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It all comes together for one week at the Neshoba County Fair

Neshoba County Fairgrounds – It`s a non-denominational camp meeting. It`s a modern Chautauqua. It`s the largest continuous family reunion in existence. It`s as country as field peas. Not only can the annual Neshoba County Fair be characterized by all of the above, it is also an economic shot-in-the-arm to Philadelphia, Neshoba County and east central Mississippi. The 111th edition of the Fair opens July 31.

Throughout its long history, the Fair has been a place where people in the area engaged in any aspect of agriculture could showcase what they produced. One purpose of the Fair has always been to provide a place for the exhibition of prize-winning farm animals and produce. Even in this age of mechanization and dwindling family farms, the Fair continues to encourage production of marketable farm products ranging from cattle to cucumbers.

Although the growing town of Philadelphia almost totally moves to the fairgrounds about eight miles to the southwest during Fair Week, a flurry of activity precedes opening day. Area building supply stores do a brisk business because the more than 600 cabins which dot the fairgrounds require constant repair. Each year, several cabins are torn down and rebuilt or undergo major renovation.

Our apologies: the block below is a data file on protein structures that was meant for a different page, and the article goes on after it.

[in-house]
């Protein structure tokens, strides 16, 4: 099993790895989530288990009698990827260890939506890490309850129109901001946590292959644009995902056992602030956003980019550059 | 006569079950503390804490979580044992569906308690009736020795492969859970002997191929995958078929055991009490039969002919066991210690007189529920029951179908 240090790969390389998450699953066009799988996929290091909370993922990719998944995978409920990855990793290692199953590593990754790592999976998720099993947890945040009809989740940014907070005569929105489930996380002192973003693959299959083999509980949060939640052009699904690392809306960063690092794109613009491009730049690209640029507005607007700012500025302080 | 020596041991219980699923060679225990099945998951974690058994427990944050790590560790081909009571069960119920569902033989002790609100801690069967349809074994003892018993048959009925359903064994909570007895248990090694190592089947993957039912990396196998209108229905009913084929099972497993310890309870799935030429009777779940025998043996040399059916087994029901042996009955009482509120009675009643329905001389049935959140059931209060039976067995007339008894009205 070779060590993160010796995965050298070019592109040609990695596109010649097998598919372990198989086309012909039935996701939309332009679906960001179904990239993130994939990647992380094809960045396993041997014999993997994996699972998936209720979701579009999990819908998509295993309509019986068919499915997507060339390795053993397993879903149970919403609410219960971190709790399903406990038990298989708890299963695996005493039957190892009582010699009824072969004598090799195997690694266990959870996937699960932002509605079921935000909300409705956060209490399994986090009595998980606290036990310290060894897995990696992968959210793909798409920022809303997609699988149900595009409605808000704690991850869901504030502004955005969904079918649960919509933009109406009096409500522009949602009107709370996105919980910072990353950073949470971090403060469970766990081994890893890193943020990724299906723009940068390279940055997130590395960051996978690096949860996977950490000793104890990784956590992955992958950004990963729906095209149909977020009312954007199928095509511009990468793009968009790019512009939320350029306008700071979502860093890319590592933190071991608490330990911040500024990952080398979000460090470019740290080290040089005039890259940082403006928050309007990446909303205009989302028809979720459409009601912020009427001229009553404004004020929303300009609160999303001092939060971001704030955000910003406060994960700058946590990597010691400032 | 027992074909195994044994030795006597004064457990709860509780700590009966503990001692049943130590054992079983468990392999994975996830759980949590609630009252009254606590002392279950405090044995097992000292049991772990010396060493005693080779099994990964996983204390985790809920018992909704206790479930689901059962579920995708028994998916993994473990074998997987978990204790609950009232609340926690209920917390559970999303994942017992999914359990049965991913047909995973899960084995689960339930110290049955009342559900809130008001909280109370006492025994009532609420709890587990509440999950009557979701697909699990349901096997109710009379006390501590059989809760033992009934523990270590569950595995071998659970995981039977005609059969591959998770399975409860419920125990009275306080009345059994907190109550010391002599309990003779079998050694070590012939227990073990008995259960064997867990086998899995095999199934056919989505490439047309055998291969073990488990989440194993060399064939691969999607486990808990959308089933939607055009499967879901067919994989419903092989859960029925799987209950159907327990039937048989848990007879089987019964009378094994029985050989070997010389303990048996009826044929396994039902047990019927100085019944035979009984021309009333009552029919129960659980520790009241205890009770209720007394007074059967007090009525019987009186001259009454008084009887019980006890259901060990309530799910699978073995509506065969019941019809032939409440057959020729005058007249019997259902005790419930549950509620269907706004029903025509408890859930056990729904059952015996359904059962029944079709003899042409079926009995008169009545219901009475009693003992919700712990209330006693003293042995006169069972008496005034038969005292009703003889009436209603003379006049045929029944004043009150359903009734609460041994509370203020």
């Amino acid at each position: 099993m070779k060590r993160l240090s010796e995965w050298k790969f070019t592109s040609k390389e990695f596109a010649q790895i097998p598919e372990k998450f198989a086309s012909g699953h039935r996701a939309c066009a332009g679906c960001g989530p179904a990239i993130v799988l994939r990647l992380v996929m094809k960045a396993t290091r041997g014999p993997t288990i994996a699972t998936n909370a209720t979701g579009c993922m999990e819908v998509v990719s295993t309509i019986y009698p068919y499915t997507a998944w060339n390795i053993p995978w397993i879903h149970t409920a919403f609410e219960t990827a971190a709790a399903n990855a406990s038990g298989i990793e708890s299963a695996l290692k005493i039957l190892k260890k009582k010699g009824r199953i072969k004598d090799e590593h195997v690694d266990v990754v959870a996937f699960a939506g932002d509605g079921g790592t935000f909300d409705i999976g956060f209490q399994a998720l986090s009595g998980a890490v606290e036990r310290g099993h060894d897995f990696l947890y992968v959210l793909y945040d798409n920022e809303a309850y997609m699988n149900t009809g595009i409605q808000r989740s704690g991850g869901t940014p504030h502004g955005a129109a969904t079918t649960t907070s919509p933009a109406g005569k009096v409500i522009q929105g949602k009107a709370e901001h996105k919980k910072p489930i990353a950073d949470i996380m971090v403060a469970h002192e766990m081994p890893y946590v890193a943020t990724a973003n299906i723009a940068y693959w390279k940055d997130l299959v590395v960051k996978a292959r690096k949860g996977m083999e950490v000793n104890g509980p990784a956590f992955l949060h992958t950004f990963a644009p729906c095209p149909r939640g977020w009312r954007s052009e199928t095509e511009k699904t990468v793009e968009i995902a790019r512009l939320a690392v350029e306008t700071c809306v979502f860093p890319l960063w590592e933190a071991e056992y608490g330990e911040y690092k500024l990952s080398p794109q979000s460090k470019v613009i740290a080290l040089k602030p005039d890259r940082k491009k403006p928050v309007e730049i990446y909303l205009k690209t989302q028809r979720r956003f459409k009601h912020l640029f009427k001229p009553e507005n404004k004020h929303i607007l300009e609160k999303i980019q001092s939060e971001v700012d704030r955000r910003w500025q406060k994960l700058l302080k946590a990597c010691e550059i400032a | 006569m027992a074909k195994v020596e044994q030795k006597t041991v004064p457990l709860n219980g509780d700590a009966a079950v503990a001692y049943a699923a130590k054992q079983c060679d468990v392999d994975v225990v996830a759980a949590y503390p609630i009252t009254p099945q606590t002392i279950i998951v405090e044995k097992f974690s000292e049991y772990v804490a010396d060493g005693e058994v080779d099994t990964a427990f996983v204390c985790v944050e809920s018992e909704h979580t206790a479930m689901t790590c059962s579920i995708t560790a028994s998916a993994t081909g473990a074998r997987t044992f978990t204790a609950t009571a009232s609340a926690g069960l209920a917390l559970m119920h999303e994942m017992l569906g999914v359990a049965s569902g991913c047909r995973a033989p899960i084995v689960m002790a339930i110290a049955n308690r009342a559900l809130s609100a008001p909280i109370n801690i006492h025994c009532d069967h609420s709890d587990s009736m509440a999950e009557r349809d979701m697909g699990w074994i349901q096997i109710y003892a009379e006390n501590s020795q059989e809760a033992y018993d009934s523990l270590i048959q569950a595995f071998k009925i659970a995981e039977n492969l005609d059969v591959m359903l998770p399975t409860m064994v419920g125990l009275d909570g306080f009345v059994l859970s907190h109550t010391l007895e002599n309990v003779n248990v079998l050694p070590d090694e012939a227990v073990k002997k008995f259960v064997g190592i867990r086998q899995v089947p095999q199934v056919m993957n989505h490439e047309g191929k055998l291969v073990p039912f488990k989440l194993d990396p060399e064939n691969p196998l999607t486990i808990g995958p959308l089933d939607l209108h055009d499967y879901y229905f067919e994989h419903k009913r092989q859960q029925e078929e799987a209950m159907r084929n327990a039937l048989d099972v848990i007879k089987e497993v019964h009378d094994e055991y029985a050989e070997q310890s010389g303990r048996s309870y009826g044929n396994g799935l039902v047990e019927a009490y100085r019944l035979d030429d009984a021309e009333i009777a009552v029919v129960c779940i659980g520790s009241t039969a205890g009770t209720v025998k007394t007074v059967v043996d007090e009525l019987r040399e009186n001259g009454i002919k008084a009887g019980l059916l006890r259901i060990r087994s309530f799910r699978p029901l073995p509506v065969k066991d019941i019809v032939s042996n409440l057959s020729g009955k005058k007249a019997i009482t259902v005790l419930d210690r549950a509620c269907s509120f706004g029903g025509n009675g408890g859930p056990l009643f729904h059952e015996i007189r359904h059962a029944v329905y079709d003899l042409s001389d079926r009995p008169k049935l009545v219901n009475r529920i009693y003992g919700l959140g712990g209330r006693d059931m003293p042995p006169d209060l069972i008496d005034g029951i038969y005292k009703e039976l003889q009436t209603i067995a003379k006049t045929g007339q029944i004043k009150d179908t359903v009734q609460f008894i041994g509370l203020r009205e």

And how did all of this get started?

According to the earliest records, in 1888 a group of citizens from the Coldwater community in Neshoba County visited a fair at the Patrons Union Campground near the village of Lake in Newton County. The visitors returned home determined to stage a similar event. The late summer of 1889 found the people of Coldwater attending a fair and farm produce exhibition in their own community. The event was successful, and three years later on Aug. 28, 1891, the Neshoba County Fair was officially organized.

Today, a visitor to the Fair would find it difficult to believe that the area where that small group of people met in 1888 for a fair and picnic now encompasses over 150 acres of land, a multitude of cabins, an exhibit hall, race track, pavilion, livestock show barns, grandstand, and then during Fair Week, a carnival midway, plus approximately 55,000 residents and Fair-goers.

The first cabins were built in 1891 when the length of the Fair was extended from one to three days. In the days when cabins were few, visitors came in covered wagons filled with bedding, cooking utensils and food. They camped and cooked in tents around what is now called “Founders Square.” At one time, the Fair boasted two hotels, one remaining in operation until 1941.

For many people, the Fair has and continues to represent a time warp. In other words, these eight days each summer represent a period when time stands still. To use an old clich


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